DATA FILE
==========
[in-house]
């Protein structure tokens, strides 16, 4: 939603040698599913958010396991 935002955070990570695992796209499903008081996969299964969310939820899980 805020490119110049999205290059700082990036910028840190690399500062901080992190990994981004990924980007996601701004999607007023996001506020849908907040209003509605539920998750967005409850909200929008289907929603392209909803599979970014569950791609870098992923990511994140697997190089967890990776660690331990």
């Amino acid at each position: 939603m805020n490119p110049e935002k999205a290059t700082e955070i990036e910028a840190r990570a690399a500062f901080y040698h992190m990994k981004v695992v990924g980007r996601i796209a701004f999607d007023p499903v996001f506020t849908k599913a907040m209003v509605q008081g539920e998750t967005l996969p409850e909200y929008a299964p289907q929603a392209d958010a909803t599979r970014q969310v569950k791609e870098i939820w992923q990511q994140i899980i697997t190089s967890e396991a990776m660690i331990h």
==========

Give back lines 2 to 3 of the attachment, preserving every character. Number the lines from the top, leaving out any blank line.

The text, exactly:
């Protein structure tokens, strides 16, 4: 939603040698599913958010396991 935002955070990570695992796209499903008081996969299964969310939820899980 805020490119110049999205290059700082990036910028840190690399500062901080992190990994981004990924980007996601701004999607007023996001506020849908907040209003509605539920998750967005409850909200929008289907929603392209909803599979970014569950791609870098992923990511994140697997190089967890990776660690331990």
């Amino acid at each position: 939603m805020n490119p110049e935002k999205a290059t700082e955070i990036e910028a840190r990570a690399a500062f901080y040698h992190m990994k981004v695992v990924g980007r996601i796209a701004f999607d007023p499903v996001f506020t849908k599913a907040m209003v509605q008081g539920e998750t967005l996969p409850e909200y929008a299964p289907q929603a392209d958010a909803t599979r970014q969310v569950k791609e870098i939820w992923q990511q994140i899980i697997t190089s967890e396991a990776m660690i331990h």